Pentagon to Reserve Supply of Anthrax Vaccine for Civilians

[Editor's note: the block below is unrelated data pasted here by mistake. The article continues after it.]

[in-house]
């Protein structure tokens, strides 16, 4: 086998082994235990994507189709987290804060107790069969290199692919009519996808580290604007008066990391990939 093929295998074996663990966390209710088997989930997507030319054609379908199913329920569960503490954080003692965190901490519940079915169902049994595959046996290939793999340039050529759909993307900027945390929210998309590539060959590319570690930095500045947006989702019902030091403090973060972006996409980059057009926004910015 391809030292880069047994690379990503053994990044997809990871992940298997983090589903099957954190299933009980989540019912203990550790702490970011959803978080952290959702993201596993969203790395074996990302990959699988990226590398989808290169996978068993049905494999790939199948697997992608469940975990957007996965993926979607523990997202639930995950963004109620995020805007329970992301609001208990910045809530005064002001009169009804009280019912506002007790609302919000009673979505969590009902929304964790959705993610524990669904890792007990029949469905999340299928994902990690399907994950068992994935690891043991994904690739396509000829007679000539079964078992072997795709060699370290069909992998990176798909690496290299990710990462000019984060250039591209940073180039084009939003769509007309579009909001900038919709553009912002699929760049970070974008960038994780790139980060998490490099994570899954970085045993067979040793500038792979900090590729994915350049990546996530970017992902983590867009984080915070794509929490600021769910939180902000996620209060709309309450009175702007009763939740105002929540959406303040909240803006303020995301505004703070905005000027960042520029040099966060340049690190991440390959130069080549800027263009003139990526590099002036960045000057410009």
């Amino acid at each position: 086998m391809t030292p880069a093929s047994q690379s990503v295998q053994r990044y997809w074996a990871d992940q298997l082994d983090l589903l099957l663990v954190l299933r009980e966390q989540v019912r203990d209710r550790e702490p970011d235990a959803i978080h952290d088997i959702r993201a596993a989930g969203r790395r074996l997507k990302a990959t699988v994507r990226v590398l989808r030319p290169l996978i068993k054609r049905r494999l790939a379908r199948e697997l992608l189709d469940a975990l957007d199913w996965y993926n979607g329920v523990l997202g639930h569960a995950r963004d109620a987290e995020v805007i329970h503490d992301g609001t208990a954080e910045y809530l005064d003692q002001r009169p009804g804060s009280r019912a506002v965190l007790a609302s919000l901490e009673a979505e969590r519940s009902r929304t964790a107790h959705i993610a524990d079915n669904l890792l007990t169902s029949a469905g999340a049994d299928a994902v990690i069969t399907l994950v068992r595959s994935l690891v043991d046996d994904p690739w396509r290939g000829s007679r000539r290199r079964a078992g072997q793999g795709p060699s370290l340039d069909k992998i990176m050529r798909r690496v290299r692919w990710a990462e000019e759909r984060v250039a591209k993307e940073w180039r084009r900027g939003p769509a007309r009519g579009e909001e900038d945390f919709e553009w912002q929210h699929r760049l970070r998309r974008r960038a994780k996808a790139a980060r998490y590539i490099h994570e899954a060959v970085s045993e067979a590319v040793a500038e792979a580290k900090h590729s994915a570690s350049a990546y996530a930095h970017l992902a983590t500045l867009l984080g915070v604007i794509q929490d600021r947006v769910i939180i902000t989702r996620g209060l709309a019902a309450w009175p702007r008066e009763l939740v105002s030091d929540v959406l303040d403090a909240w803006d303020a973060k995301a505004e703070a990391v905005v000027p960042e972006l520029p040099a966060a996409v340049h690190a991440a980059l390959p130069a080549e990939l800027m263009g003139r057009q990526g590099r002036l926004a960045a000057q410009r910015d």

A senior Pentagon official said yesterday that much of the military's anthrax vaccine supply, "originally intended exclusively for military personnel," likely will be reserved for civilian use, the AP/Nando Times reports. Instead of vaccinating all 2.4 million members of the armed forces, as originally planned when the vaccine program was launched in 1998, the Pentagon likely will give the vaccine to personnel "deemed most at risk," according to David Chu, the undersecretary of defense for personnel and readiness. Citing the Sept. 11 attacks, Chu said, "The events of last fall were really a wake-up call for the country about the possibility of biological agents being used as a weapon of mass destruction, and therefore this is no longer just a military personnel problem. This is also a national problem." While stating that the government is "not going to vaccinate the whole population," Chu said that eventually the Pentagon likely "will set aside a major part of what vaccine is available to be sure we can protect the civilian population of the United States." The Pentagon's vaccination program has been the source of some controversy since its inception four years ago. While the government "insists the vaccine is safe," a number of armed forces personnel have refused to be inoculated, resulting in their discharge. In addition, the Pentagon was forced to scale back the program because of factory violations at BioPort, the nation's sole manufacturer of the vaccine. In January, the FDA approved the company's manufacturing plan to resume production and release 500,000 doses it had already made (Burns, AP/Nando Times, 5/30).This is part of the California Healthline Daily Edition, a summary of health policy coverage from major news organizations. Sign up for an email subscription.